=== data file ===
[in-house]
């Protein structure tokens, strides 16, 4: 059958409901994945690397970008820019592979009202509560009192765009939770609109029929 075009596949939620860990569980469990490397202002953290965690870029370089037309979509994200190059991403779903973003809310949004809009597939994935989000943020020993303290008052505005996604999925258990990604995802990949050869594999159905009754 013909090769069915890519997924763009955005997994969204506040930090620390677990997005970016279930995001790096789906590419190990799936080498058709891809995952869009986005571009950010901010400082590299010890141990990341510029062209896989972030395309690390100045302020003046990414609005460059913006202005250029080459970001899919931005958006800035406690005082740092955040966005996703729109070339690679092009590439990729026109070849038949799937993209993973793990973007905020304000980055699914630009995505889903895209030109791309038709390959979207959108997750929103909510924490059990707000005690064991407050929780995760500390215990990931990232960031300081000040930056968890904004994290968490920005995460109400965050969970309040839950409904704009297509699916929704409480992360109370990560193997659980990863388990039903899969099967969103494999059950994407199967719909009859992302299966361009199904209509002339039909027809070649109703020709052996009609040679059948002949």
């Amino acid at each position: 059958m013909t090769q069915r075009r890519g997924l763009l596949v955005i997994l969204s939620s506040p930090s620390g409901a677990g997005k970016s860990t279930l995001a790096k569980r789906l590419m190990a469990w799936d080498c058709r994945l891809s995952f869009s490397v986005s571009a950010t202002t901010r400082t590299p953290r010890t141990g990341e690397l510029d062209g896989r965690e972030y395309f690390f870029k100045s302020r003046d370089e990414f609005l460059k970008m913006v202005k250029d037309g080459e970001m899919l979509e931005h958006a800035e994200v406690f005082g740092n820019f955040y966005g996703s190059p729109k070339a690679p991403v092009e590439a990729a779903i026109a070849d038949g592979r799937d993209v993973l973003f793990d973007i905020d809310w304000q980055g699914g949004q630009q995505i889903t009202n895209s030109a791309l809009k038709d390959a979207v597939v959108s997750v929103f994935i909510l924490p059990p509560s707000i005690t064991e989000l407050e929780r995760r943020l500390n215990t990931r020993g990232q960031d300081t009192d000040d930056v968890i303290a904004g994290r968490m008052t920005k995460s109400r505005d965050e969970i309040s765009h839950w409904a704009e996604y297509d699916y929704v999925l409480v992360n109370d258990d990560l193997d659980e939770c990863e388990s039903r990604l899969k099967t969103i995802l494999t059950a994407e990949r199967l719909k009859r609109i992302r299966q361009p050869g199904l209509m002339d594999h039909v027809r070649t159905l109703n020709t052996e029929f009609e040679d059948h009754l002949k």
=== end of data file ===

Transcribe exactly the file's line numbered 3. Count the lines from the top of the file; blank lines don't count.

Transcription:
């Amino acid at each position: 059958m013909t090769q069915r075009r890519g997924l763009l596949v955005i997994l969204s939620s506040p930090s620390g409901a677990g997005k970016s860990t279930l995001a790096k569980r789906l590419m190990a469990w799936d080498c058709r994945l891809s995952f869009s490397v986005s571009a950010t202002t901010r400082t590299p953290r010890t141990g990341e690397l510029d062209g896989r965690e972030y395309f690390f870029k100045s302020r003046d370089e990414f609005l460059k970008m913006v202005k250029d037309g080459e970001m899919l979509e931005h958006a800035e994200v406690f005082g740092n820019f955040y966005g996703s190059p729109k070339a690679p991403v092009e590439a990729a779903i026109a070849d038949g592979r799937d993209v993973l973003f793990d973007i905020d809310w304000q980055g699914g949004q630009q995505i889903t009202n895209s030109a791309l809009k038709d390959a979207v597939v959108s997750v929103f994935i909510l924490p059990p509560s707000i005690t064991e989000l407050e929780r995760r943020l500390n215990t990931r020993g990232q960031d300081t009192d000040d930056v968890i303290a904004g994290r968490m008052t920005k995460s109400r505005d965050e969970i309040s765009h839950w409904a704009e996604y297509d699916y929704v999925l409480v992360n109370d258990d990560l193997d659980e939770c990863e388990s039903r990604l899969k099967t969103i995802l494999t059950a994407e990949r199967l719909k009859r609109i992302r299966q361009p050869g199904l209509m002339d594999h039909v027809r070649t159905l109703n020709t052996e029929f009609e040679d059948h009754l002949k």